The American philanthropist Bill Gates has said the key to stopping the Aids pandemic lies in giving women the power to protect themselves.
Women are the key to Aids prevention, said Gates
He was speaking at the opening of the 16th international conference on HIV and Aids, being held in Toronto.
The Gates Foundation has already given millions of dollars for Aids research.
It is now 25 years since Aids was recognised, but a vaccine for HIV remains elusive despite huge advances in drug treatment.
Organisers say there is an urgent need to extend access to drug treatment and methods of preventing HIV infection.
The numbers infected with the virus that causes the disease now tops 45m.
The epidemic continues to have its worst effect in the poorest countries.
Male circumcision is emerging as a promising potential method for preventing new infection and teams of researchers are trying to develop microbicides.
In his opening address, Mr Gates said his charitable foundation would be putting more money into developing drugs and microbicide creams that women could use before sex to prevent infection with HIV.
He urged governments and other donors to join him in increasing funding for what he said could be the next big breakthrough in the fight against Aids.
"Obviously the Aids epidemic is going to require all actors, particularly governments, to dig deep and make this a high budgetary priority," he said, in remarks before the opening.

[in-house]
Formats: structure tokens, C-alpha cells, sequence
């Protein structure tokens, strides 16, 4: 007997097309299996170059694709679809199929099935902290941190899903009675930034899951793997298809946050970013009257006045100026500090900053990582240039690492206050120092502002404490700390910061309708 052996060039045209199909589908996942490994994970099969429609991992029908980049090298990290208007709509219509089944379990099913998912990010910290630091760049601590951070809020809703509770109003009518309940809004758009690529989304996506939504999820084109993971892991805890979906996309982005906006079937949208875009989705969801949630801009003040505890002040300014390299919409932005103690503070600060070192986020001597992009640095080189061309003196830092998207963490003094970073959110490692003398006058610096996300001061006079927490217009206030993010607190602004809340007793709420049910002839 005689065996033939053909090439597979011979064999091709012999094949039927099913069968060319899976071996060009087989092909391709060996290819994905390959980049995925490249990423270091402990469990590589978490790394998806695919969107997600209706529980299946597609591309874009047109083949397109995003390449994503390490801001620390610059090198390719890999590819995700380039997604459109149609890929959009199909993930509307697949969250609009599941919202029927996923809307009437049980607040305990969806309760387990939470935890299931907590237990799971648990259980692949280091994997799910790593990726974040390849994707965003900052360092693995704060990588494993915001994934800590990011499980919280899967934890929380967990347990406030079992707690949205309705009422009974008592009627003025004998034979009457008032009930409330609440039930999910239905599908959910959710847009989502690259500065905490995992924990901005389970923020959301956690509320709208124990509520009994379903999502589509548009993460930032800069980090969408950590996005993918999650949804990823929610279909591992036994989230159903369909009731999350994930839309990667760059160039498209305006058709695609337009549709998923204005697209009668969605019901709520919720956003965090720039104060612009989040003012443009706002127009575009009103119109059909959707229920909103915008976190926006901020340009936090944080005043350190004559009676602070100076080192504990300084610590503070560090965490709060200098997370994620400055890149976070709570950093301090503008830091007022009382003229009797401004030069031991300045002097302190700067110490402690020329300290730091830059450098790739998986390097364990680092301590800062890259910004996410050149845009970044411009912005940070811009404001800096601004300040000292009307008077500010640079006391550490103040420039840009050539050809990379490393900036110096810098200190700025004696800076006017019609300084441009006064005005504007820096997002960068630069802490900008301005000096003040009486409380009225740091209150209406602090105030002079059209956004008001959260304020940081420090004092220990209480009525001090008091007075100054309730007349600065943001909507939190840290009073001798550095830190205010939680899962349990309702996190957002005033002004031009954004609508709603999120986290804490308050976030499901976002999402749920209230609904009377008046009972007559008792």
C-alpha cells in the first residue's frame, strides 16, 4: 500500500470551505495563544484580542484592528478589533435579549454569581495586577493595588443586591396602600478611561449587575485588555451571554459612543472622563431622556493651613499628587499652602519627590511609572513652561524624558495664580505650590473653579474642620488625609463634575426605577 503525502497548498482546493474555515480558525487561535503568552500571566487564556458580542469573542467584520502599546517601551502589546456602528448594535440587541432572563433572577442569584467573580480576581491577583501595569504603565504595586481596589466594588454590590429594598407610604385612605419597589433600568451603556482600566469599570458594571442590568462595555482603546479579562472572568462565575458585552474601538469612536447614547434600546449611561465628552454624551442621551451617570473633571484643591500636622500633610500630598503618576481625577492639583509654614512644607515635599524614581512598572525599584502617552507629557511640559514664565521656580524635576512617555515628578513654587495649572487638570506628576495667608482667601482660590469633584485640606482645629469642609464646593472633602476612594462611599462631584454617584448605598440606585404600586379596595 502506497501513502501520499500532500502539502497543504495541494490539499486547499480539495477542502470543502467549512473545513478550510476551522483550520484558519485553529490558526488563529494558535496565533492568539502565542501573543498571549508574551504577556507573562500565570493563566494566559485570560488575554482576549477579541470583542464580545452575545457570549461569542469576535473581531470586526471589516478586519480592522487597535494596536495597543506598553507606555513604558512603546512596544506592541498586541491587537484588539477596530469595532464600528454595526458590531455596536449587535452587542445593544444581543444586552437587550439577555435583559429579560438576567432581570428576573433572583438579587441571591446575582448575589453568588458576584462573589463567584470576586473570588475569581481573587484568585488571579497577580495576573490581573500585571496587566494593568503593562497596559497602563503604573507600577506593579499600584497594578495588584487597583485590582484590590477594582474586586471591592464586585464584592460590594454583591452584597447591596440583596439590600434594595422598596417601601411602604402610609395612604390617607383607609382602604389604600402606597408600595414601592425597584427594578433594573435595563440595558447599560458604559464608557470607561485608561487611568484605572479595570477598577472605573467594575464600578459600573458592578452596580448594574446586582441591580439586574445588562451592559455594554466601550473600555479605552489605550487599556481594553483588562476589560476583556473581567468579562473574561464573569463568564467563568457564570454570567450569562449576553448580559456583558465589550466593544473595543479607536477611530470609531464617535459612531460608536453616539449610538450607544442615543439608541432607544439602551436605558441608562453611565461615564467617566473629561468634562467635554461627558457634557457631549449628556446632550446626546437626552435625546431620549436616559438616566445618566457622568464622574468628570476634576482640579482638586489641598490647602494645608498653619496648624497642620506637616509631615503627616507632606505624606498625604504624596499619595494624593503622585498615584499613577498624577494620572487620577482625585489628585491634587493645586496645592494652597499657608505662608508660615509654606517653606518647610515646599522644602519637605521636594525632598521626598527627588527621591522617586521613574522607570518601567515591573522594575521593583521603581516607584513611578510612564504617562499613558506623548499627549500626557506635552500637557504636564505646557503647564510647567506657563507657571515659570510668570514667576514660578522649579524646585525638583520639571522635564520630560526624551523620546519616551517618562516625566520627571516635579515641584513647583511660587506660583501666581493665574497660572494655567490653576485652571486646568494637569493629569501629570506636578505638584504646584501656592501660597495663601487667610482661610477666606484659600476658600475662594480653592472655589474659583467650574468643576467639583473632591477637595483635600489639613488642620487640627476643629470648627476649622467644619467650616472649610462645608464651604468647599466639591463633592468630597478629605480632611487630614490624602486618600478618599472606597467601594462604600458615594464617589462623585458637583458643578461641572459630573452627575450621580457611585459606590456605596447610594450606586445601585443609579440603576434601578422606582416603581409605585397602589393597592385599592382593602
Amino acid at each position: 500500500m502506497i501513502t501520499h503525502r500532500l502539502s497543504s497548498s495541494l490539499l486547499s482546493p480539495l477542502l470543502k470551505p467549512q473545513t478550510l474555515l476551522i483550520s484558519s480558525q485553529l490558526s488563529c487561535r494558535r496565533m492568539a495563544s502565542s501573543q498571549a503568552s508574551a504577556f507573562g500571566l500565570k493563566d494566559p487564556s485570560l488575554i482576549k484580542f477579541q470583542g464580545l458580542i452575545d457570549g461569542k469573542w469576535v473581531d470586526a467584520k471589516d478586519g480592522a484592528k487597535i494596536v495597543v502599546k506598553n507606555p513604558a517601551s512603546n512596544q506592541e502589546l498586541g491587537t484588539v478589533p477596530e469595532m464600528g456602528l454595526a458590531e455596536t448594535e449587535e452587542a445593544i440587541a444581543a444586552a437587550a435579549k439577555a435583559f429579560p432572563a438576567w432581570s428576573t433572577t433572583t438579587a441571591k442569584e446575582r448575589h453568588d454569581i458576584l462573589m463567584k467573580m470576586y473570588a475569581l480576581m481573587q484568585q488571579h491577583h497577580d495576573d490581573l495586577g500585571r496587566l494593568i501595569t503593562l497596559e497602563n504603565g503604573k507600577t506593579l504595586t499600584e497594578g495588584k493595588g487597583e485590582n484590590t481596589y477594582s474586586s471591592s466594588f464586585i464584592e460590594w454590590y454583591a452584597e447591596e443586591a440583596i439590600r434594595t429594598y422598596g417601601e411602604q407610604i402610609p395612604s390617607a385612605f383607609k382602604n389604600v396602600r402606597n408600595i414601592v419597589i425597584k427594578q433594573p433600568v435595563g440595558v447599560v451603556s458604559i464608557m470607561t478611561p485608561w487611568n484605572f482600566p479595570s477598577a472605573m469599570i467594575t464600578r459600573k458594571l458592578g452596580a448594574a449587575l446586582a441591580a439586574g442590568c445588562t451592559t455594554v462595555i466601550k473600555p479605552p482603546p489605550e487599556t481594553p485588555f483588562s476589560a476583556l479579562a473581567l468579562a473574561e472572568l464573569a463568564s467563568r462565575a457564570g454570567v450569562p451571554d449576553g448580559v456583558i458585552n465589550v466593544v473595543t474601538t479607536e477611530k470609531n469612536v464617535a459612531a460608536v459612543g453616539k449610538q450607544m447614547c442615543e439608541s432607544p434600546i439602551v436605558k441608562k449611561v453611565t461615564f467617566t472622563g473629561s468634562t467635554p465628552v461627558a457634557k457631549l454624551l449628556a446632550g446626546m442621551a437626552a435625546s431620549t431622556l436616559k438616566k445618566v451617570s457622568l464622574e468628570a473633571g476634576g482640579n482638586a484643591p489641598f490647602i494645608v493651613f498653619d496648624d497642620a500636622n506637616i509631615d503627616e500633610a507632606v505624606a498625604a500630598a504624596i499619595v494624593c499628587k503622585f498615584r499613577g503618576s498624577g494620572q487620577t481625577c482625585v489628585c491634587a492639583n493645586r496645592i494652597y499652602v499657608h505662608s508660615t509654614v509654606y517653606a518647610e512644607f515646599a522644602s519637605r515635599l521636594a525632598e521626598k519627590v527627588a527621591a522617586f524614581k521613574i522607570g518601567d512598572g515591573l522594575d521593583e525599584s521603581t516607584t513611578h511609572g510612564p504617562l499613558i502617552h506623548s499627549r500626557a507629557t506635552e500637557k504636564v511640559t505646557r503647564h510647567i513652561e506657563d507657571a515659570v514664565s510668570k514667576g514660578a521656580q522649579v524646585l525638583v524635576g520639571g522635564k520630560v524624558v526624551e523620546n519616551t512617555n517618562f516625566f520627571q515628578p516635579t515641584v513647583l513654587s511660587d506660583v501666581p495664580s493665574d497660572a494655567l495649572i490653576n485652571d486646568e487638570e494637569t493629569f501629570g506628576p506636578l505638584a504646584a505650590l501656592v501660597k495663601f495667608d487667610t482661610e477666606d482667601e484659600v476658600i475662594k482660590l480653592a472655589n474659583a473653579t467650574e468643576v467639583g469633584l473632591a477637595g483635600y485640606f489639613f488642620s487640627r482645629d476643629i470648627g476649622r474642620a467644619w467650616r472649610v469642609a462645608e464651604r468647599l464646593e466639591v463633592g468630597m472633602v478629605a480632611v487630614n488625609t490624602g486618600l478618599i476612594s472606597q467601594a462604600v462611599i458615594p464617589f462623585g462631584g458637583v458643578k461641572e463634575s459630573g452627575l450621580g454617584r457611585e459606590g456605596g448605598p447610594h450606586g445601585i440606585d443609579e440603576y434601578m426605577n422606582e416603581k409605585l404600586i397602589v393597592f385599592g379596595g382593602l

And he said progress in the development of microbicides offered real hope to millions of people: "A woman should never need her partner's permission to save her own life. There's progress on these, but the pace has been too slow."
His call was echoed by Stephen Lewis, UN special envoy on Aids in Africa: "To change the sexual behaviour of men is a question of generations. Women are dying now."
The organisers have defended the $20 million (£11m) cost of staging the event, which is being attended by 24,000 professionals, activists and journalists.
They say that money raised by sponsorship goes back into research and scholarship programmes.
The conference also heard from a Rwandan woman Laurance Mukamurangwa, who cares for five grandchildren aged three months to five years, despite being infected herself by HIV after she was raped.
She said: "It's really a problem for us because we don't have anything and must get food, clothes and school supplies and you must remember that I am sick too and I will die."